This afternoon while I was inspecting a cherry tree that is about to burst into blossom, with my neighbor and good friend, word arrived that the wife of my oldest friend died last night. I have known her for 65 years. Her journey to the West is now complete. My own journey, for reasons I cannot fathom, continues its erratic and inevitable path.
My first couple of years at the University were so chaotic and mostly unpleasant that I do not recall very well everything that happened, or the precise sequence of events. I know that the first year was taken up with courses that were required: English 101, American History, Zoology, and some Physical Science course that was basically designed for Dummies who didn’t really want to take science courses, and, of course, the ROTC requirement that I could always depend on for an “F.” I think I took an Introduction to Sociology course that spent most of the time on the question of race, and I dimly remember maybe taking some kind of Art Appreciation course and something having to do with Literature. The grades I received in the courses I liked made up for my failures so I knew I would be able to return the following year.
That summer (1948) I returned home and worked as a laborer. I first worked for a contractor called “Hurry-up-Johnson.” He was nicknamed that for obvious reasons as time was, of course, money. My first day on the job required me to carry heavy bags of cement and load them on a truck. As I was thin (135 pounds), and not exceptionally strong, I thought I might perish before the morning ended. As it turned out that was the easiest part of the job. We were to build a cement foundation under an apartment house that had been raised up to make it possible. There were forms to take the cement all around the building and a 12” plank walk on which to wheel loads of mixed cement in wheelbarrows. To access this narrow walkway there was a narrow, fairly steep ramp. A wheelbarrow full of liquid cement is quite heavy, and very difficult to manage on a narrow plank. I managed for about two hours when I suddenly found I could no longer even lift the wheelbarrow. I was then put to the task of simply mixing cement which was much easier. When that job finished we moved on to an ordinary ditch-digging gig. As I was unused to such work, and not very big, I managed, but hardly distinguished myself as a ditch-digger when compared to my older, stronger, and more experienced co-workers. It became apparent to me that (1) I did not like this line of work, and (2) Hurry-up-Johnson didn’t think much of my performance. I quit after just a few days. My only positive remembrance of this job was when one of my co-workers threw a muddy rock at another, who ducked, thus causing the rock to accidentally hit Hurry-up in his white shirt right in the stomach.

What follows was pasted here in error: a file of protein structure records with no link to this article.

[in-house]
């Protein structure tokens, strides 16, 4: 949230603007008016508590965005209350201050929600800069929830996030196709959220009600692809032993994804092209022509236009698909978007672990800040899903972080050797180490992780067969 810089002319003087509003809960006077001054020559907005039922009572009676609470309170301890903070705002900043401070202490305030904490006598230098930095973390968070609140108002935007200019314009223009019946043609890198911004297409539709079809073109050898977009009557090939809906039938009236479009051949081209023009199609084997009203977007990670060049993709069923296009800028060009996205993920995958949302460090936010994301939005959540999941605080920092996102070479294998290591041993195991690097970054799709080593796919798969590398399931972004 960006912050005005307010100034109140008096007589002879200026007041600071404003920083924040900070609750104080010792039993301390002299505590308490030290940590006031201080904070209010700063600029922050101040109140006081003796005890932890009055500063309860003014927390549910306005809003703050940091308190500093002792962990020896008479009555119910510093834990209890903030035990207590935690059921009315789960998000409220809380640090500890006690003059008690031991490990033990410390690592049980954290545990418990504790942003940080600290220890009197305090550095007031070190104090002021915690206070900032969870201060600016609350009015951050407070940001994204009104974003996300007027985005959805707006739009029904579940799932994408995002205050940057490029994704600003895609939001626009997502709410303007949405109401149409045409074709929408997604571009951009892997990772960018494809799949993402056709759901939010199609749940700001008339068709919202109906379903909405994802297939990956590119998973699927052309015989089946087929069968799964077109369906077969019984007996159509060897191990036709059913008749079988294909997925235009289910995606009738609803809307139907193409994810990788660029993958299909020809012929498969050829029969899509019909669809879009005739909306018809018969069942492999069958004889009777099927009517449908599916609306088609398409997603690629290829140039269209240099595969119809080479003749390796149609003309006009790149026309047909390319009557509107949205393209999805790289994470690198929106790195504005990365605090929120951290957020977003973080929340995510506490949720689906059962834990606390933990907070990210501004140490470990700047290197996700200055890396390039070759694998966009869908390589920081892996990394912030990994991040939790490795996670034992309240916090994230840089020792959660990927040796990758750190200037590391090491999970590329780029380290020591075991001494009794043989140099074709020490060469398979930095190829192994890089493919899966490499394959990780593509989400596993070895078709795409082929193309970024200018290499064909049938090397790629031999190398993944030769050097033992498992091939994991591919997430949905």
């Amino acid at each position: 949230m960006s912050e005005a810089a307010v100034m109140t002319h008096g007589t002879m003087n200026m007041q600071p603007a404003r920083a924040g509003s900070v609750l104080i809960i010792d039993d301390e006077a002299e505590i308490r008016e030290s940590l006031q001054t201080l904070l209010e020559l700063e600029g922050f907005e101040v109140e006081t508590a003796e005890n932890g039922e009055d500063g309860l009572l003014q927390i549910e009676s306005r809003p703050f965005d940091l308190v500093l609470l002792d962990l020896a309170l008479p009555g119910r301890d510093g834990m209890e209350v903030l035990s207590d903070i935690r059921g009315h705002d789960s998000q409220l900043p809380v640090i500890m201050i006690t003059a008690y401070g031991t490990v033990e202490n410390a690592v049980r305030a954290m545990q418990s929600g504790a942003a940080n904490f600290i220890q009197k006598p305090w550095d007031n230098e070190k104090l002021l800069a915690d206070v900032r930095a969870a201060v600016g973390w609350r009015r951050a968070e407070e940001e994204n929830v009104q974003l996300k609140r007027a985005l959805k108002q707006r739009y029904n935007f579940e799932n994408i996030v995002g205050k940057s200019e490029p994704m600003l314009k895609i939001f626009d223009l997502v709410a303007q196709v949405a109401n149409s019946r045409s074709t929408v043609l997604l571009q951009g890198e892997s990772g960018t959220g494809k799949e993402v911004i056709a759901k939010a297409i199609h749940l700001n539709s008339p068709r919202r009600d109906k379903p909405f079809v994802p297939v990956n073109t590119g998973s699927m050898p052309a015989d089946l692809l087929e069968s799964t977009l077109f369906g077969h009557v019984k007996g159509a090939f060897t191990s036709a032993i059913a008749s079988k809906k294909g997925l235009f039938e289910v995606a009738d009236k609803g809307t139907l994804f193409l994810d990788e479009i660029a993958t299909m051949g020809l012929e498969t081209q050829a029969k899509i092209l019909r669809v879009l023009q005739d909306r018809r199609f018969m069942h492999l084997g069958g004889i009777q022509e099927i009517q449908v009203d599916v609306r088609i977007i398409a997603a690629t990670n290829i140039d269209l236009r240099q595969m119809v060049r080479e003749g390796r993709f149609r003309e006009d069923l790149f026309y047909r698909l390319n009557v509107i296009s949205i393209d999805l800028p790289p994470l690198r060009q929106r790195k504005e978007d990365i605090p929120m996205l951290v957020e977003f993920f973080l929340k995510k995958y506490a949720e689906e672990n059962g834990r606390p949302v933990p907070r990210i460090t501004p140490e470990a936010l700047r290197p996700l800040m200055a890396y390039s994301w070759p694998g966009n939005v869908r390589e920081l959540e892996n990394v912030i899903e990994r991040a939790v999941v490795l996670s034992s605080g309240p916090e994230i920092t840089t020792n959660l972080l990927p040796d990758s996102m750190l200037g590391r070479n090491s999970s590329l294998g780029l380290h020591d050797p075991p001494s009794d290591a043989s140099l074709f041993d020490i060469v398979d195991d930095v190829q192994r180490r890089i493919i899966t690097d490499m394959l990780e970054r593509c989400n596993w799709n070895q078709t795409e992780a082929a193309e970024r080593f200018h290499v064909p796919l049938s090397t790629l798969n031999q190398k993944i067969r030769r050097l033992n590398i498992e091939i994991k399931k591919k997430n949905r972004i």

My closest friend, Bill, was working for the Montana Power Company and managed to get me a job working with him. This was also basically a laboring job but there were many different things to do that were not quite so difficult. I guess we were technically known as “Grunts,” assistants to Linemen who climbed the poles and such. We stayed on the ground and sent things up to the Lineman as requested. For a time I worked with a Lineman who had a harelip and whose diction was less than perfect. If I made a mistake and sent up the wrong thing he would throw it back down at me, cursing in some strange language of his own. He was a nice enough guy otherwise and taught me to climb the poles with the “spurs” they used, although I never got to be very good at it. Then I got to work with Bill under the supervision of a kindly old Swede Foreman. Whenever something went wrong or broke he would say, “vat do ve care, ve don’t own it.” This did not make work much easier, however. Once we had to clean out some huge transmission containers. This involved getting down inside them in a narrow space and cleaning them with gasoline. I am absolutely positive this would not be allowed today and we both almost passed out before finishing. Our next job was to move some “stubs” up a power line to reinforce the existing poles. This was really a job for horses but the terrain was so steep and rocky that would have been impossible. These stubs were heavy and could not be carried, so we had a gadget that would hook onto them, sort of like a giant pair of ice tongs, and then, with one of us on each side, we would drag them up the mountain, just like a team of horses (I don’t remember what this tool was called). This was not easy, but compared to the next job, it was breeze. The power line went up a very steep mountainside in Burke Canyon. Some of the crossbars on the poles had to be replaced. This was long before the ready availability of helicopters, which meant that we had to carry them up, one on each shoulder. They were heavy and awkward to carry. I recall throwing them down every little way and threatening to quit on the spot. But with Bill’s encouragement (he was a bit bigger and stronger) we finally managed. I was beginning to understand the benefits of a University education.
Every day after work Bill and I would stop at Babe and Jim’s for drink and a snack. We couldn’t drink beer but we were allowed to sit in the bar and have cokes or whatever. And everyday Babe would hear me complaining about the rigors of my employment. One afternoon he suggested I work for him as a bartender. He needed a bartender and for some reason thought I would suffice. Of course I wasn’t old enough to tend bar, but everyone knew me and no one seemed to care. This was a lifesaver as far as I was concerned. I eagerly accepted. This simple decision came to play an important role in my life.